ASTANA – Anatoli Boukreyev, a professional Russian mountaineer from Almaty, Kazakhstan, was the lead climbing guide for the 1996 Mountain Madness expedition to Mount Everest and became widely known for saving climbers during the disaster on the world’s tallest peak. He is portrayed by Icelandic actor Ingvar Eggert Sigurðsson in “Everest,” the recently-released film directed by Baltasar Kormákur.
An experienced high-altitude climber, Boukreyev scaled 10 of 14 mountain peaks above 8,000 metres (26,247 feet) without supplemental oxygen and made 18 successful ascents of 8,000-metre peaks from 1989 through 1997. He died Dec. 25, 1997.
Boukreyev had a reputation in international climbing circles as an elite mountaineer for summiting K2, the world’s second highest mountain, in 1993 and Mount Everest via the North Ridge route in 1995. Eight climbers died in a blizzard May 10-11 the following year while attempting to reach the summit.
According to an April 28 article in The New York Times, 12 people died trying to reach the summit that season, making it the deadliest day and year on the mount until the 2014 Mount Everest avalanche that took 16 lives and the 2015 Nepal earthquake that resulted in avalanches and 18 deaths.
The 1996 disaster gained wide publicity and raised questions about Everest’s commercialisation. Numerous climbers in large and small teams and even some soloists were near the top during the storm, dying both on the North Face and South Col approaches.
Journalist Jon Krakauer published the 1997 bestseller “Into Thin Air” that related his experience while on assignment from Outside Magazine. He was on a team led by guide Rob Hall, four members of which died on the south side.
Boukreyev, whose team lost expedition guide Scott Fischer but no clients, co-authored “The Climb: Tragic Ambitions on Everest” the same year in response to Krakauer’s criticism of his actions during the 1996 disaster.
“The core of the controversy was Boukreyev’s decision to attempt the summit without supplementary oxygen and descend to the camp ahead of his clients in the face of approaching darkness and blizzard,” according to the 1998 “Review of the Climb.”
He defended his decision to move down the mountain ahead of the expedition clients with the argument that someone needed to be at the camp to get them safely into their tents, warmed up and out of their gear. Most importantly, he wanted the climbers to be rested in case a rescue was necessary, which it was, according to Chloe Johnson’s “The Climb” and a June 7, 2012, review of “Into Thin Air.”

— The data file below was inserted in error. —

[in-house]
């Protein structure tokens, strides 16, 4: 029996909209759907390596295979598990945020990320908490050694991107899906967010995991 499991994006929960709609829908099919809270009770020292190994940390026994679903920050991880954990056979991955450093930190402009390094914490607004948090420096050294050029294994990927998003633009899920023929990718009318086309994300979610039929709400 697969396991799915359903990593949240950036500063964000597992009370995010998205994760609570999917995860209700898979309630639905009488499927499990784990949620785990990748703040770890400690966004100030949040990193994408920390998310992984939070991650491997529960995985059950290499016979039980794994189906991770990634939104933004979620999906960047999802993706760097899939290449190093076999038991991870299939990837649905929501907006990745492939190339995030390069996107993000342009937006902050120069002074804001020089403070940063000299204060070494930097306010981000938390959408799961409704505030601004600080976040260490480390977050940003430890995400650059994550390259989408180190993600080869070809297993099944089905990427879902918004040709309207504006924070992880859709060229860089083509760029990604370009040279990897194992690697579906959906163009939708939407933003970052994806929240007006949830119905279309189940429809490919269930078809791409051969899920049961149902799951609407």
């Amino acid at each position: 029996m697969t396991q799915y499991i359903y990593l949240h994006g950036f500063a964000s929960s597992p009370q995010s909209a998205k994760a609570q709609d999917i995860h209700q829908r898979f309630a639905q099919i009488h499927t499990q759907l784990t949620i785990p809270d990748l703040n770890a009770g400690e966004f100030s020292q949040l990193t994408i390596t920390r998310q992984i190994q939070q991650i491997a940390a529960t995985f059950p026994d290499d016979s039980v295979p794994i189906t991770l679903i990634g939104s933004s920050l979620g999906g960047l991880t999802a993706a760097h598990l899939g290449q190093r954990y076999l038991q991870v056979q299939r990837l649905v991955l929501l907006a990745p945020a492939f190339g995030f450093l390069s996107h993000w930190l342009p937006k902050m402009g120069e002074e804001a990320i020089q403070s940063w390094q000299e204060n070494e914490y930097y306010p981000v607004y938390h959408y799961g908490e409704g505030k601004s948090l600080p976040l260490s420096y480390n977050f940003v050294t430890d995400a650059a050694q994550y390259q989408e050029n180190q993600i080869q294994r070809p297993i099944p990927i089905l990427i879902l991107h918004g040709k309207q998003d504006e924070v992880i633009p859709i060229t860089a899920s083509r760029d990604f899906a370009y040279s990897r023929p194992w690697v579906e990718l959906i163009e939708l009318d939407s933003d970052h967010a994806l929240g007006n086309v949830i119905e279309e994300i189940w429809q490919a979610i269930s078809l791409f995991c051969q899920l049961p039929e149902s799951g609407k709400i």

“Boukreyev rescued four out of six people lost in the storm and went back up toward the summit the next morning in an unlucky attempt to rescue his guide Fischer, who was missing and found frozen to death,” wrote Johnson.
Boukreyev’s supporters point out that his return to camp allowed him enough rest to mount a rescue attempt and lead several climbers to the safety of the camp when the blizzard subsided around midnight, noted Sherpa Lopsang Jangbu in response to Krakauer’s article on Outsideonline.com.
His detractors said that Boukreyev could have better assisted clients down the mountain if he had simply stayed with them, although every one of his clients survived, including three whom he rescued May 11 after being rested and overcoming hypoxia, reported the article.
“The only client deaths that day were suffered by the Adventure Consultants expedition, led by guide Hall, who lost his own life when he choose to stay and help a client to complete a late summit rather than helping to go down and replenish,” it added.
In 1997, Boukreyev was presented with the David A. Sowles Memorial Award, American Alpine Club’s highest honour, in recognition of his role in rescuing the climbers during the 1996 Everest disaster, according to Americanalpineclub.org.
The climber was killed in 1997 avalanche during a winter ascend of Annapurna in Nepal with Dimitri Sobolev, a cinematographer from Kazakhstan who was documenting the attempt.
Boukreyev dreamt in detail of dying in an avalanche exactly nine months before his death, only he did not know on which mountain it would occur. Others attempted to convince him to take a different path in life but he refused, saying mountains were “his life and work” and that it was too late for him “to take another road,” according to his companion Linda Wylie. She edited and published his memoirs in the 2002 “Above the Clouds: The Diaries of a High-Altitude Mountaineer.”